From birthdays to blue ribbons: Five tips for setting an epic, unforgettable table


At worst, misplacing a spoon on the dining room table would probably draw a finger wag for etiquette, but in the cutthroat world of competitive table setting, the faux-pas can be a fast-track to an embarrassing defeat.

But there is something to be said about a stunning table setting, as documentarian Scott Gawlik shows in his film “Set!” which premiered at the Hot Docs Canadian International Documentary Film Festival last week.

The filmmaker has been living on the edge of a knife – and fork – for the past few years as he put together his colourful and comedic documentary that pulls back the cloth on “tablescaping,” a competitive subculture that thrives at local fairs.

“I grew up listening to punk rock,” said Gawlik. “I had never considered table setting to be an art form — and now I don’t see it as anything else.”

“Set!” follows an offbeat cast of characters who are dressing their tables to impress a pair of top-secret judges as they vie for a “best of show” ribbon at California’s Orange County Fair.

One of the competitors is tablescaping provocateur Hilarie Moore, who consistently raises eyebrows and ruffles feathers with her conversation pieces. One year, her table was stacked with blue-tinted trash to draw attention to polluted oceans, while for another she displayed a collection of animal taxidermy in a statement against poaching in Africa. They’re hardly traditional looks for dinnertime.

“I like to have them love my table, but sometimes if they hate it that might even be better,” she said in an interview.

While family gatherings are still off-limits in most of Canada, Moore suggested it’s never too early to consider ways to make a splash at your next event.

She dished out five tips to The Canadian Press that she says will make your table decor an epic showstopper:

1) Never Use Your First Idea

Whether you’re chasing a blue ribbon at the local fair or hoping to impress a party down the road, don’t embrace the first concept that pops into your head, even if it seems like a gem. “Just forget it,” Moore said, “Because it’s probably the same as everybody else’s ‘great idea.'” Once you’ve settled on a theme, pull together materials from less obvious sources. “You’ve got to shop for the weird stuff on eBay, go to antique stores and old thrift shops,” she suggested. “And please, for God’s sake, stay away from the dollar store.”

2) Always Make a Statement

A table that sticks is a table that clicks, so know your audience. Moore once rankled the judges by decorating her table with freeze-dried mice dressed in tiny outfits, an idea that sent ripples through the tablescaping community. “The worst thing you can do is create a table that’s totally forgettable, you know, really vanilla-beige-boring,” she said. “You’ve got to have some kind of pizzazz.”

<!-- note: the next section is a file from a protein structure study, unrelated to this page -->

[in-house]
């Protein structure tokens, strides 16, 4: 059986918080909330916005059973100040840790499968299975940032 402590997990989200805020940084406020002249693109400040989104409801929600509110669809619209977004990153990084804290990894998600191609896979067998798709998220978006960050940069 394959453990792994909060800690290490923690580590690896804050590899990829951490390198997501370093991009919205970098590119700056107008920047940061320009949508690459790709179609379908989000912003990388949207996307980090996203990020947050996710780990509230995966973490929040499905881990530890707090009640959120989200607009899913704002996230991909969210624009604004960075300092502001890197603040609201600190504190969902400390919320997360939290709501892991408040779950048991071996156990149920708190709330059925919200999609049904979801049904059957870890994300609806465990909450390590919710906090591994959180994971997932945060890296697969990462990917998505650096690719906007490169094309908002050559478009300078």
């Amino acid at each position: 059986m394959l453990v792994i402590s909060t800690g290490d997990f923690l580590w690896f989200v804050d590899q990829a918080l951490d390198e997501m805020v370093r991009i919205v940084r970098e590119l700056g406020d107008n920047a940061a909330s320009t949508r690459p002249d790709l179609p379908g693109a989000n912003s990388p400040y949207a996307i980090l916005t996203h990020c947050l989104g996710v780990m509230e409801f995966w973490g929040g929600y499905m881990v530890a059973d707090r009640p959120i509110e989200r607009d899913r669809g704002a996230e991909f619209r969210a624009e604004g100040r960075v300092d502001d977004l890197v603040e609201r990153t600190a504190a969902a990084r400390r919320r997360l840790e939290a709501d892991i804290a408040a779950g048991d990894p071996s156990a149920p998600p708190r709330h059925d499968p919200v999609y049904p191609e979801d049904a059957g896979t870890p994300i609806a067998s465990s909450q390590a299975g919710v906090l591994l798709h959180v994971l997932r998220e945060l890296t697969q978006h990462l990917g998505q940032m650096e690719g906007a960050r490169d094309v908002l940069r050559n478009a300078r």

More recently, she designed a spread for her three-year-old granddaughter’s birthday that incorporated the girl’s love of dinosaurs with the timeliness of the Easter holiday. “I had little dinosaur figures holding Easter eggs and a Godzilla guy eating Peeps,” she said. “It was a weird juxtaposition, but we managed to do it.”

3) Don’t Lean on Pinterest

Social media can offer plenty of ideas to chew on, but it’s also a bottomless pool of unoriginality and copycats. Moore tries to log off Pinterest, the popular visual social platform, when dreaming up her concepts. “Looking up stuff on Pinterest, to me, defeats the creative process,” she said. “It’s the equivalent of having a stylist dress you for the Academy Awards – and I think that would be a much more interesting program if everybody just dressed themselves.”

4) Tap Into Your Inner Weirdo

Often the best ideas are the least conventional ones. Moore is an enthusiastic advocate for pushing the boundaries, which she says often pays off in spades. “If you can inject a little bit of humour or weirdness, people will respond and appreciate it,” she said. One year, she approached a table concept dubbed the “Afterlife Picnic” with a decidedly grim premise. “I bought all these cute little fairy dolls, and then took a hacksaw and cut their heads off and replaced them with tiny little animal skulls that I spray-painted gold,” she said.

5) Decorate Because It’s Fun

Table settings can be a canvas for your creativity, just make sure you’re participating for the right reasons. “I do this to entertain myself because if I get a laugh or chuckle (from) my table, other people might too,” Moore said. During the COVID-19 pandemic, the designs can also light a spark of joy in your household if you start poking around the storage shelves, she said. “Look around your house and see what you’ve already got and just drag it all out. Dig out the good china and grandma’s silver and just go for it … Every possible thing that you can celebrate, make it a celebration.”

“Set!” is available as part of Hot Docs, which runs until May 9. The films are available to viewers across Canada through

David Friend, The Canadian Press